Open Access
From sequence to structural analysis in protein phosphorylation motifs
Allegra Via1,Francesca Diella1,Toby James Gibson1,Manuela Helmer-Citterich1
Biocomputing Group, Department of Biochemical Science A Rossi Fanelli, Sapienza University of Rome, P le Aldo Moro 5, Rome, Italy
DOI: 10.2741/3787 Volume 16 Issue 4, pp.1261-1275
Published: 01 January 2011
(This article belongs to the Special Issue Short function motifs in proteins)

Phosphorylation is the most widely studied post-translational modification occurring in cells. While mass spectrometry-based proteomics experiments are uncovering thousands of novel in vivo phosphorylation sites, the identification of kinase specificity rules still remains a relatively slow and often inefficacious task. In the last twenty years, many efforts have being devoted to the experimental and computational identification of sequence and structural motifs encoding kinase-substrate interaction key residues and the phosphorylated amino acid itself. In this review, we retrace the road to the discovery of phosphorylation sequence motifs, examine the progresses achieved in the detection of three-dimensional motifs and discuss their importance in the understanding of regulation and de-regulation of many cellular processes.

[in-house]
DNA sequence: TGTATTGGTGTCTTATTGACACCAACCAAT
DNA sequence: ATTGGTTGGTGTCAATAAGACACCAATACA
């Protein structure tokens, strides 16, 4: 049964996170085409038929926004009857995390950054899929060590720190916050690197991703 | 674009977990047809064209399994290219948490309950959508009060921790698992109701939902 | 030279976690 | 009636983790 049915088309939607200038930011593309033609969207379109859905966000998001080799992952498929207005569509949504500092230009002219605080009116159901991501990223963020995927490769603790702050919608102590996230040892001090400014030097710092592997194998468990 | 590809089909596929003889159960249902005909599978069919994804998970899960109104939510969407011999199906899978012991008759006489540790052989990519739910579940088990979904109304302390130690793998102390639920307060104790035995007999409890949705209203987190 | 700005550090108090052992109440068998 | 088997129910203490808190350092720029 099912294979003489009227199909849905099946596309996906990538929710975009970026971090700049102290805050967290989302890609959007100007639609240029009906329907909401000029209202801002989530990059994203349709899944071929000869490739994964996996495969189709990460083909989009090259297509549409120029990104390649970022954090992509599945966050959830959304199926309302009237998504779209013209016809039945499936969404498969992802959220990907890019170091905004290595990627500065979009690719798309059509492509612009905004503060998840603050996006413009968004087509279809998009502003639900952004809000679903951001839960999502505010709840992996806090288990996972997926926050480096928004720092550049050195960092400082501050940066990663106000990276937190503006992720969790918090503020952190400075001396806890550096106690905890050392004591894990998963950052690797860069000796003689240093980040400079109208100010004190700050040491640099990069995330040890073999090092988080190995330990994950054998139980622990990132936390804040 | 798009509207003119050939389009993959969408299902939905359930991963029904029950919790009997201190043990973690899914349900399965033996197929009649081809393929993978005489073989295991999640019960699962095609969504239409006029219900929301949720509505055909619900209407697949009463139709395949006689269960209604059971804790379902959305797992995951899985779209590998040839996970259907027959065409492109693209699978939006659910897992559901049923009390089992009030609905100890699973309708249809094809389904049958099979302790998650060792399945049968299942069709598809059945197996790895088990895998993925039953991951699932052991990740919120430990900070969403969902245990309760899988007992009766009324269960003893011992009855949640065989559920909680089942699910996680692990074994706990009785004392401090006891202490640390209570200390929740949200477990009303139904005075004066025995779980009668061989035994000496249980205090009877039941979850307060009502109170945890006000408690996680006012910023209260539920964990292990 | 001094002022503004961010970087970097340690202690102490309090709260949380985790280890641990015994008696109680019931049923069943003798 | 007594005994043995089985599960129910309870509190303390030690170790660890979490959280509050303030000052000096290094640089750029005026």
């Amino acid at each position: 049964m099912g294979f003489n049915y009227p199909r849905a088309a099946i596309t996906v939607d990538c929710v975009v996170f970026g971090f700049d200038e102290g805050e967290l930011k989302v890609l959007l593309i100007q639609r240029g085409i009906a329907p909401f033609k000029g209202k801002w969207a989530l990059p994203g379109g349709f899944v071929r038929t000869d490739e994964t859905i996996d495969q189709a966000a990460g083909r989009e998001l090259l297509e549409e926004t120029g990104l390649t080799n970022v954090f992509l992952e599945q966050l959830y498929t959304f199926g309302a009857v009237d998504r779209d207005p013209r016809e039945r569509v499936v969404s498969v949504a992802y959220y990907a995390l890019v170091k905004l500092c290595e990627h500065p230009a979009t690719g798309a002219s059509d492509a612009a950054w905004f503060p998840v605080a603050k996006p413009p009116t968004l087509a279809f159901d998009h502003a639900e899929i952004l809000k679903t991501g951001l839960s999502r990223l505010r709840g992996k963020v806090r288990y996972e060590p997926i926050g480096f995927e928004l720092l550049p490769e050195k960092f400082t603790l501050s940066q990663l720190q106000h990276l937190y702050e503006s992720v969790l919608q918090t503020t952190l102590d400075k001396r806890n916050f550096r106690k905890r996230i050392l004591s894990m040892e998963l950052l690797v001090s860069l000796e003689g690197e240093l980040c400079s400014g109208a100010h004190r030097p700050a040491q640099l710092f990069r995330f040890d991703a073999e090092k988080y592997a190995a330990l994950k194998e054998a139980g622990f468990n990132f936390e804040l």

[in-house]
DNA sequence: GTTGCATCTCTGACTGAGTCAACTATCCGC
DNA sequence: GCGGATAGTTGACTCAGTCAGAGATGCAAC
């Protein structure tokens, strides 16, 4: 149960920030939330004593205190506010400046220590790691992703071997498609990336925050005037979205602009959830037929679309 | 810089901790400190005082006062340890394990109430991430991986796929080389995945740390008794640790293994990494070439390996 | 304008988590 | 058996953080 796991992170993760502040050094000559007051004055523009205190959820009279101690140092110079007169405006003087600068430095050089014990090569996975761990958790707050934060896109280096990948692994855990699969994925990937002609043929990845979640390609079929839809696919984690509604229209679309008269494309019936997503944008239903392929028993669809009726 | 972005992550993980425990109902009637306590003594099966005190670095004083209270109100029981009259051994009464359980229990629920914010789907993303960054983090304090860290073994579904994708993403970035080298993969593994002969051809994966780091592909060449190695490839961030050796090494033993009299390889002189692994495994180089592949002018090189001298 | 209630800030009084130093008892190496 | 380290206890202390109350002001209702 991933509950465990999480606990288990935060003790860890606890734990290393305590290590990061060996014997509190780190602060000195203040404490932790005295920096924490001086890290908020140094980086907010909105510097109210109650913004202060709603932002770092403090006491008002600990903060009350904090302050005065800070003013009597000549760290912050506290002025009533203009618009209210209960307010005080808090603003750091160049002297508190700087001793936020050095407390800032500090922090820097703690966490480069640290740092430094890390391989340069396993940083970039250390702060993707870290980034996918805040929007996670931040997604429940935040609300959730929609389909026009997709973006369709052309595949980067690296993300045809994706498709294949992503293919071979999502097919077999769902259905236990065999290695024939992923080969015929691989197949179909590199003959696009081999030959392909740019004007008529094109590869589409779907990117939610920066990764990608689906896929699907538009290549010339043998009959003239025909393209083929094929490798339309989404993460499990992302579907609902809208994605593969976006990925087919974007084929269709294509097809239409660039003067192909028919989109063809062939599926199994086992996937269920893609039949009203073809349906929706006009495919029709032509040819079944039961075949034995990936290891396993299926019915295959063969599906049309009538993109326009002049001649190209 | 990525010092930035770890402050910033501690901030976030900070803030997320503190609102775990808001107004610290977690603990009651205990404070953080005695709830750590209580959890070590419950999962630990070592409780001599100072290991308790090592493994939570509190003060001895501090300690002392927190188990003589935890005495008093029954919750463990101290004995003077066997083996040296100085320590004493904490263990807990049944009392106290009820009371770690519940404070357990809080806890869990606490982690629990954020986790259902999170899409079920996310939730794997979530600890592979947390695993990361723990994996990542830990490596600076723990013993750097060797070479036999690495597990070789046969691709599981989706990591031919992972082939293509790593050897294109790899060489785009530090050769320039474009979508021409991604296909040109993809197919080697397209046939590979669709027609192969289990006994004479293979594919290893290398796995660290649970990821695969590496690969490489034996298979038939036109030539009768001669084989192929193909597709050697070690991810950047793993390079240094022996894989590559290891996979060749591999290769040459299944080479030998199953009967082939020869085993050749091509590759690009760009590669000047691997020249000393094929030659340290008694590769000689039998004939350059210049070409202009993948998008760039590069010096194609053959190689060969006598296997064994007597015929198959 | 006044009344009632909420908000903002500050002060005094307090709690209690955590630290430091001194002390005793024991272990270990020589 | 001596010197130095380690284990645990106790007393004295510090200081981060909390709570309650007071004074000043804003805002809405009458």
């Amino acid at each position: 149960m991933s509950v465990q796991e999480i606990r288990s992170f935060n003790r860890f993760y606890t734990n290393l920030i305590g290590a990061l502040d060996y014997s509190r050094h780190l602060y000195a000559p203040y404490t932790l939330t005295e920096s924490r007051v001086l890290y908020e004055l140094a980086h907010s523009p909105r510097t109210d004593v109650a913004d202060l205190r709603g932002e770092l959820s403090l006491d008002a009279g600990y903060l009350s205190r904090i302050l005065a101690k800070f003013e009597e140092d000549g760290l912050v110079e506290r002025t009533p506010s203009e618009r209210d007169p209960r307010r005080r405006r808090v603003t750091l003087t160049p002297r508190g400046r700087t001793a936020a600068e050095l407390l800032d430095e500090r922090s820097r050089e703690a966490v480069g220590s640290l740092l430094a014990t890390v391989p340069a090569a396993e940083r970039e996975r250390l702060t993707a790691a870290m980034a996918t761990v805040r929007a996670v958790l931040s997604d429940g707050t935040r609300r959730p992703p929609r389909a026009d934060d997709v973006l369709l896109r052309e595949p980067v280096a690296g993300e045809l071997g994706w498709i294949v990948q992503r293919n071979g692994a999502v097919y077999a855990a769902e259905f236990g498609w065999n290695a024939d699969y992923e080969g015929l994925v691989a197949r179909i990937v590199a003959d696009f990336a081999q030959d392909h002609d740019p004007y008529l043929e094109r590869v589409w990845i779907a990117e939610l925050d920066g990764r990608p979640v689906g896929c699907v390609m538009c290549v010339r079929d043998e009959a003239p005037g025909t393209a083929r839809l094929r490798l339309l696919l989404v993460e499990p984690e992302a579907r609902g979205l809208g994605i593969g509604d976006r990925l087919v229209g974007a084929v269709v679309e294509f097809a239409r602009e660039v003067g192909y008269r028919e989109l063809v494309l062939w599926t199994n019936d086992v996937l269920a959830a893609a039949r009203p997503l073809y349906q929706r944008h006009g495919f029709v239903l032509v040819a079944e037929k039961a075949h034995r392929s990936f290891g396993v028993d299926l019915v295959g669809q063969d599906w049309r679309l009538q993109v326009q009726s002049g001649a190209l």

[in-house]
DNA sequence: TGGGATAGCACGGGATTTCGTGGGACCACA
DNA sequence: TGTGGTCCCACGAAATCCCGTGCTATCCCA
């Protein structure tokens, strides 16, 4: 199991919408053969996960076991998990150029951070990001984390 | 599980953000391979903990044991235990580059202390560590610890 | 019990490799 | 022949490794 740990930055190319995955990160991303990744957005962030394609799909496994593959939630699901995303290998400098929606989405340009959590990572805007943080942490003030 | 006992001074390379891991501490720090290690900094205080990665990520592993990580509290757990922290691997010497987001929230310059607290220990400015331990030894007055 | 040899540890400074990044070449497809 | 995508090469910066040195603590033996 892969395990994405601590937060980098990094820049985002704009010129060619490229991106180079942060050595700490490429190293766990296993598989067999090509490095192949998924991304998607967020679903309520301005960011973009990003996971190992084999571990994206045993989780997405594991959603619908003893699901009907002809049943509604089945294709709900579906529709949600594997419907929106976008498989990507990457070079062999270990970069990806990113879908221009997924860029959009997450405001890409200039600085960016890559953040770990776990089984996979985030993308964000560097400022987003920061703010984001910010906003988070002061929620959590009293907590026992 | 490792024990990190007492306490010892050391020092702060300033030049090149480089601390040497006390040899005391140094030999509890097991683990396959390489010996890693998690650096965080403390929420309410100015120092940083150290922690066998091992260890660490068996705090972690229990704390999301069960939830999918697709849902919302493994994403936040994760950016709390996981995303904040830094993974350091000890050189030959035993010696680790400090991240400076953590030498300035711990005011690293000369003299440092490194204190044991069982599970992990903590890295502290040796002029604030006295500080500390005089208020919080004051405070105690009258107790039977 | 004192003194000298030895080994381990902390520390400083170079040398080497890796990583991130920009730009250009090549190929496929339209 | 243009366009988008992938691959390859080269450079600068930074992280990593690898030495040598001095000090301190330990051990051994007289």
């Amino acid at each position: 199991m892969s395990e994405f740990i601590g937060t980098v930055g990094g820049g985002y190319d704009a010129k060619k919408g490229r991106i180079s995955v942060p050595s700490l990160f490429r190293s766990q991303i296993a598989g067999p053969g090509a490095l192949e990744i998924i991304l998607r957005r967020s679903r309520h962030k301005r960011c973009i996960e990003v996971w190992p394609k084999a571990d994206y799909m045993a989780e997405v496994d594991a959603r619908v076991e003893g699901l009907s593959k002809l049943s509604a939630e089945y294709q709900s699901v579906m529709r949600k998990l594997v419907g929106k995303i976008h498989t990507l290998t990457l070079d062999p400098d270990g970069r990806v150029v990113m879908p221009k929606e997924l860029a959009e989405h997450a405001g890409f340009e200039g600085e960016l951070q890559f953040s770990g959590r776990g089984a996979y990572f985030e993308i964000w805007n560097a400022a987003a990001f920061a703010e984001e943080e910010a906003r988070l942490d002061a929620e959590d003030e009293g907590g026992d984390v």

Share and Cite
Allegra Via, Francesca Diella, Toby James Gibson, Manuela Helmer-Citterich. From sequence to structural analysis in protein phosphorylation motifs. Frontiers in Bioscience-Landmark. 2011. 16(4); 1261-1275.